At the start of January, I went down to my local café with a notebook and calendar for the new year. I bought a cup of coffee, put my pen to the paper and pondered the year that has gone, the changes I want to make to my life and noted down ideas for projects, trips or activities I wish to pursue. And a thought entered my mind; since changes tend to unfold more slowly than we're lead to believe, maybe it's easier to think of our new year's resolutions as small adjustments that – with time – will lead us onto a new path or mark the beginning of a new set of habits.

As the pale sunshine filtered through the window, falling on my notebook in slivers of yellow and white, I felt a sense of calm whisk through my body. I thought I'd share my model with you. Here's how I went about the task of drawing up a plan for 2017. 

Photo: Shutterstock

Photo: Shutterstock

1. The good stuff

As much as the new year can give you energy and hopes for the future, it might also rush in with a sudden pang of guilt or feelings of inadequacy and confusion. Abba's 'Happy New Year' with the opening lines "No more champagne / and the fireworks are through / here we are, me and you / feeling lost and feeling blue" is played year after year for a reason! But try to avoid beating yourself down. Start with outlining the aspects of your life you're happy with. Make a list. What gives you joy? What makes you feel good about yourself and endows your life with meaning? Perhaps you went on a long hike during the summer and returned refreshed and calm. Or maybe you went for a run now and then and it helped you focus. Or spent more quality time with your partner. Write it all down, big and small, anything goes. 

2. The bad stuff

After outlining the stuff that makes you happy, identifying the gloomier sides of life should be relatively easy. Don't be judgmental or feel guilty about your emotions. These are just thoughts and you're free to think and write whatever you want. The list is for you and your eyes only.  

3. Finding balance

The next step is trying to find solutions to the problems you have identified. If you've got too much work and is struggling to cope at school or in your career, one idea could be to talk to your teacher or manager and hope they are open to making adjustments that will alleviate your workload or help you get back on track. 

Some dreams can seem more elusive. Perhaps you're finding it difficult to write that book or get into a certain industry. You might have to work on your skills. Or get better at befriending people in the industry that can become your mentor and give you the advice you need. Or simply make more time for the project at hand. 

Emotional problems, like fear, loneliness or anxiety, can be relieved by speaking to friends, family or, if need be, a therapist or counsellor. Don't feel ashamed if you need to ask for help. Life is difficult and you're trying to make it work. At some points in our lives we all need a helping hand.  

When you get stuck or the issue at hand seems insurmountable or out of your reach, simply try to write down your thoughts in a free and unfiltered manner. Soon, your head will clear and you will be able to challenge your problem more objectively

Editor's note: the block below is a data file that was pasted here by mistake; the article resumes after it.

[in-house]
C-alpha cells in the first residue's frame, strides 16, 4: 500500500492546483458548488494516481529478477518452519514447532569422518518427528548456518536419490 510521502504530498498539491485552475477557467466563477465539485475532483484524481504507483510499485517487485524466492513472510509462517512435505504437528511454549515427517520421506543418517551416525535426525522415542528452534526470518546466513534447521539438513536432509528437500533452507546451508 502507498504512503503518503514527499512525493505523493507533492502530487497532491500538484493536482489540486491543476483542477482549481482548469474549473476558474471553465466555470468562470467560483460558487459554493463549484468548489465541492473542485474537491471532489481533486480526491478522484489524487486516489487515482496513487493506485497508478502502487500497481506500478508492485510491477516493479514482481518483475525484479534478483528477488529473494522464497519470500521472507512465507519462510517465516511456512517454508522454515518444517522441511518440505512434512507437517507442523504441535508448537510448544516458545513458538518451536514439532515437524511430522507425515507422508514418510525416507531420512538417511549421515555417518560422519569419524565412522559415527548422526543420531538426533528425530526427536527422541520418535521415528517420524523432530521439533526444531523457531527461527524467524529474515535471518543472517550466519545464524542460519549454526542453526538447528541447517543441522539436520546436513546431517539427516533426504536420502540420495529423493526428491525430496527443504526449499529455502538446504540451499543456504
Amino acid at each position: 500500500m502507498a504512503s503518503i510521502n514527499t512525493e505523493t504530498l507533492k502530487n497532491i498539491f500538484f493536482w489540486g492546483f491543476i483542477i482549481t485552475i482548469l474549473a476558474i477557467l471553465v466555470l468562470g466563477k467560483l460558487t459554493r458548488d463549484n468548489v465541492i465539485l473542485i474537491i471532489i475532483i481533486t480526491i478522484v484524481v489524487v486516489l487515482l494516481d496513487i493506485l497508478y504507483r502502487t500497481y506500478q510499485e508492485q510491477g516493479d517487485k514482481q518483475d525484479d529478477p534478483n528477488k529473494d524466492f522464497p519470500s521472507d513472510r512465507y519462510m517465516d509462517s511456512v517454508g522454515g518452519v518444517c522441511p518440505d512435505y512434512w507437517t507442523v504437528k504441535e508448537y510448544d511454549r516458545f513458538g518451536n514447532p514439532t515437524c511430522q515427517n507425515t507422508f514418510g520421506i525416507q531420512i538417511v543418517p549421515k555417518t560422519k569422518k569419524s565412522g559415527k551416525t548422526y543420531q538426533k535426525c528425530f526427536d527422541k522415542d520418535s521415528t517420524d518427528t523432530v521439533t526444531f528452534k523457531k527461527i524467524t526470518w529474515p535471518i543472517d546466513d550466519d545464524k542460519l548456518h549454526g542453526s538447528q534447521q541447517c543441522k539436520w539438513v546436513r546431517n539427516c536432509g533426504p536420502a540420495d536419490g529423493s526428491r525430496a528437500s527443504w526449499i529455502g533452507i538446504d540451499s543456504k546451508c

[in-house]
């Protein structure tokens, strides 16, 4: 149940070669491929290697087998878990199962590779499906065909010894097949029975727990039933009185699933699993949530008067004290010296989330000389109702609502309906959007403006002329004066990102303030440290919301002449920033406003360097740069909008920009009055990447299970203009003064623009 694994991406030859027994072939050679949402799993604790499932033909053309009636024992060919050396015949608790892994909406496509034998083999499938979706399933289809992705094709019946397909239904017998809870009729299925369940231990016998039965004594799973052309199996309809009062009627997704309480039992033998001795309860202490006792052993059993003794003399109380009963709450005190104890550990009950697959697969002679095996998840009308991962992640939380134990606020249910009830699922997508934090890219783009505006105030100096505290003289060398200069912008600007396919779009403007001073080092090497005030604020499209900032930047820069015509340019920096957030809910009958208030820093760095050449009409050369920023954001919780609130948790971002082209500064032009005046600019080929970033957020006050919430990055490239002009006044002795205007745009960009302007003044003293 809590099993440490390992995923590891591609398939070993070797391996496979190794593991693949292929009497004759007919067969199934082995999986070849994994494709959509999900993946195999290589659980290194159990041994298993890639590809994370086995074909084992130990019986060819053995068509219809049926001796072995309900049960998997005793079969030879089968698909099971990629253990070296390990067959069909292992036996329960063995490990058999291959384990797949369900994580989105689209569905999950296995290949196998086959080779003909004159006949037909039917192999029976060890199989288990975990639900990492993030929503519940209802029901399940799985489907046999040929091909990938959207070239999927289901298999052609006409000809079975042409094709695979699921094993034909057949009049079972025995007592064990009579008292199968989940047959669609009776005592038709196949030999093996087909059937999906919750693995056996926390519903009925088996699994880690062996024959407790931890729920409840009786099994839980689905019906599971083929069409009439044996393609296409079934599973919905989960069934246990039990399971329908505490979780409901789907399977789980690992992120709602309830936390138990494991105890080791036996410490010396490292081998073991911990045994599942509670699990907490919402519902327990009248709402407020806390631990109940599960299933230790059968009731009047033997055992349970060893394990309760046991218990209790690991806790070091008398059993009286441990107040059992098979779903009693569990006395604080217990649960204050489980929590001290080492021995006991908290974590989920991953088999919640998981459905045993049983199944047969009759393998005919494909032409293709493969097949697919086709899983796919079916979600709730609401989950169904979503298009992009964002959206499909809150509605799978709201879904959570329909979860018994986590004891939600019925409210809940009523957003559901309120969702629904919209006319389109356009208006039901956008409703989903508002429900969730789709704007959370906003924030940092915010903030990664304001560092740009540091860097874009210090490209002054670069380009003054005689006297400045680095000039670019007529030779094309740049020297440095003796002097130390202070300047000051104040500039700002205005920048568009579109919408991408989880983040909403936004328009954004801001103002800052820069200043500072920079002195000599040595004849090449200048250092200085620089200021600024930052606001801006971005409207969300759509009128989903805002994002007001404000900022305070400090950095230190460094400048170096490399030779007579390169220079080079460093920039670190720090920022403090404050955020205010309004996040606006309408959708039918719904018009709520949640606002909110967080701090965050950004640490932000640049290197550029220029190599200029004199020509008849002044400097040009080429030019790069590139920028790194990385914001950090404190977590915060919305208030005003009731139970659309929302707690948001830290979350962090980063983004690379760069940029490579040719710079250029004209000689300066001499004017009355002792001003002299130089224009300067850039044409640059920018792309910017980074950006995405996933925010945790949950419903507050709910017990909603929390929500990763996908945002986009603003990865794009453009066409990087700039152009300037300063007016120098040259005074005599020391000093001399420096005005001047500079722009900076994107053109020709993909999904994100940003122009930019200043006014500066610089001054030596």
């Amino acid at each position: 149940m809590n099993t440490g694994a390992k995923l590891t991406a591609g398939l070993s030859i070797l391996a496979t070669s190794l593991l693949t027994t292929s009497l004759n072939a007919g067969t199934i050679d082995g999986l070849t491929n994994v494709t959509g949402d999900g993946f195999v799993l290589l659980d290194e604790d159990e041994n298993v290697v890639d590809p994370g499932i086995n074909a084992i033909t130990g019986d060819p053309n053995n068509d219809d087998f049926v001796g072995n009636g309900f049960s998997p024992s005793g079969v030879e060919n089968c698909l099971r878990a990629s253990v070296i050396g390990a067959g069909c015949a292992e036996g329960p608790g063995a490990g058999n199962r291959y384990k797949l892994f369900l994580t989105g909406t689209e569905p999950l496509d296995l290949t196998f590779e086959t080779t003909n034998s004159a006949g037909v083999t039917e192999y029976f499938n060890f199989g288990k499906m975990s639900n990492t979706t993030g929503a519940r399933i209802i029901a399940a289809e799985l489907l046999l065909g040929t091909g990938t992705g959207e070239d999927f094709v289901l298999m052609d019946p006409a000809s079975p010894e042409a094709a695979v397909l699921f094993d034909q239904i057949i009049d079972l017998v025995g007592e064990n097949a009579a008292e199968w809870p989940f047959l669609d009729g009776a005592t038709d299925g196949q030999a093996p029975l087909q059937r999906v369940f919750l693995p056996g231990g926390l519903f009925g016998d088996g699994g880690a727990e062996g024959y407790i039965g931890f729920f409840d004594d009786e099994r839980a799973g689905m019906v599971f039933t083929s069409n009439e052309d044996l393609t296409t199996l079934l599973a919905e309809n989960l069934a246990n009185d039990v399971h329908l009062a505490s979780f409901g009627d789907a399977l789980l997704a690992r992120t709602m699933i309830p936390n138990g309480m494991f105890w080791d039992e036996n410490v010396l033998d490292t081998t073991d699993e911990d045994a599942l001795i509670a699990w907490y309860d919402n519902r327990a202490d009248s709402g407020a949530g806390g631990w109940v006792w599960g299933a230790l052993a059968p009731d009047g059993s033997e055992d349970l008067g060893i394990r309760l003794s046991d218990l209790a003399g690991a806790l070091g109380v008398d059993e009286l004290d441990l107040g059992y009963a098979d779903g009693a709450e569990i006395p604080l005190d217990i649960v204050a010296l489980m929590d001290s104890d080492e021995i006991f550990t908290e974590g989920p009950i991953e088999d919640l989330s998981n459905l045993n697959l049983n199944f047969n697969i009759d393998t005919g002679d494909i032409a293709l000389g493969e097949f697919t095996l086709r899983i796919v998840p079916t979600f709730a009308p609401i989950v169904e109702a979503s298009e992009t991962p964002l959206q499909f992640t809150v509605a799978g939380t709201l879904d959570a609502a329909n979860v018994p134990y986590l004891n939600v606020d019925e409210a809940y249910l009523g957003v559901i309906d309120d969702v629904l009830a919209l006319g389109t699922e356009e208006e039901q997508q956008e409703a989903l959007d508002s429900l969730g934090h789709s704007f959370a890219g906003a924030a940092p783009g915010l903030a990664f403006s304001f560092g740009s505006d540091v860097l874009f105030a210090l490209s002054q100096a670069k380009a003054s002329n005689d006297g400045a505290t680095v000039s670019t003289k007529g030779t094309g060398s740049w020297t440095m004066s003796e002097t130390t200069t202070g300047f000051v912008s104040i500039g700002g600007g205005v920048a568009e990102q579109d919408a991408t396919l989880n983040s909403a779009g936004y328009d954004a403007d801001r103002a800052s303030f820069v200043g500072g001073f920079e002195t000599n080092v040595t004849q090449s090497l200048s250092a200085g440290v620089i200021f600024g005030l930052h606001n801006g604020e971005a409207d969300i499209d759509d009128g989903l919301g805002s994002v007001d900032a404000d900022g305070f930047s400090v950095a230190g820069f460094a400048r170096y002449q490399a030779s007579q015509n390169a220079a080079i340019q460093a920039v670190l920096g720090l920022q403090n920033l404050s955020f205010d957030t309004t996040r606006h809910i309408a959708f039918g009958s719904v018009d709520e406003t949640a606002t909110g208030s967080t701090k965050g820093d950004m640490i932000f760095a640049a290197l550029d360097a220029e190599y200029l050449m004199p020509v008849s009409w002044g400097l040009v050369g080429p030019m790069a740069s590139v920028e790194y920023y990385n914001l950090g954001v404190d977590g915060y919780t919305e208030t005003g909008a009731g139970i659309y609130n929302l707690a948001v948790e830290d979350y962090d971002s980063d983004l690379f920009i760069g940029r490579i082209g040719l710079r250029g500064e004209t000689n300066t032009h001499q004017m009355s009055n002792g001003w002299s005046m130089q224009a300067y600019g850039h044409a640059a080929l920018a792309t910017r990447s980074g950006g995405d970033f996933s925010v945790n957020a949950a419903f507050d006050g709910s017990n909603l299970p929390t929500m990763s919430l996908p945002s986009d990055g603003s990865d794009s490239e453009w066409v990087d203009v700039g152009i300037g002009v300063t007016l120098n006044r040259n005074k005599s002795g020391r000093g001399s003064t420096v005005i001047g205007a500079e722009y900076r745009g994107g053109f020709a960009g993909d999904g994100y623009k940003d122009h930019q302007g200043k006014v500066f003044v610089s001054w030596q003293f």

If your problems are less acute, lifestyle changes like exercising and switching to a healthier diet could make a big difference in your physical as well as mental well-being and inject your day-to-day life with more energy. However clichéd it sounds, your health is connected to all aspects of life – whether we're talking about mood swings, sleep, confidence or your ability to focus. 

5. Write it all down

When you get stuck or the issue at hand seems insurmountable or out of your reach, simply try to write down your thoughts in a free and unfiltered manner. Soon, your head will clear and you will be able to challenge your problem more objectively. If writing is not your thing, recording your voice or speaking to a friend you trust could be an alternative. 

6. Trial and error

After identifying the problems and solutions, it's time to get stuck in. Start making concrete plans by booking appointments, make time for new routines and talk to the relevant people. Maybe you'll find that you're putting too much on yourself and need to cut back and reassess. Or maybe you're left with a more dynamic day-to-day life. Trial and error is the only way forward. 

7. There are no simple answers... sorry!

And remember; there are no short cuts. Grieving takes time. So does depression or overcoming addiction. Don't be too hard on yourself or go for the quick-fix. An upswing in mood or changes in behaviour will be gradual and might first be apparent months after you implement the change. And if you're a perfectionist, like me, you might have to go easy on yourself and not let the list become a burden. It should help you move forward and make your life easier, not the other way around. 

What are you dreaming about in 2017? Post a comment below or send us an email at linnea[at]adc-tt.co.uk with your hopes for the future and we will assemble your thoughts into a feature. 

ADC College organises Internship and Teacher Development Programmes in London, eligible for funding from Erasmus+. Don't hesitate to contact us if you would like more information about what we do and how to get funding. Call a Country Manager today on +44 2084249424 or send a message to info@adccollege.eu. 

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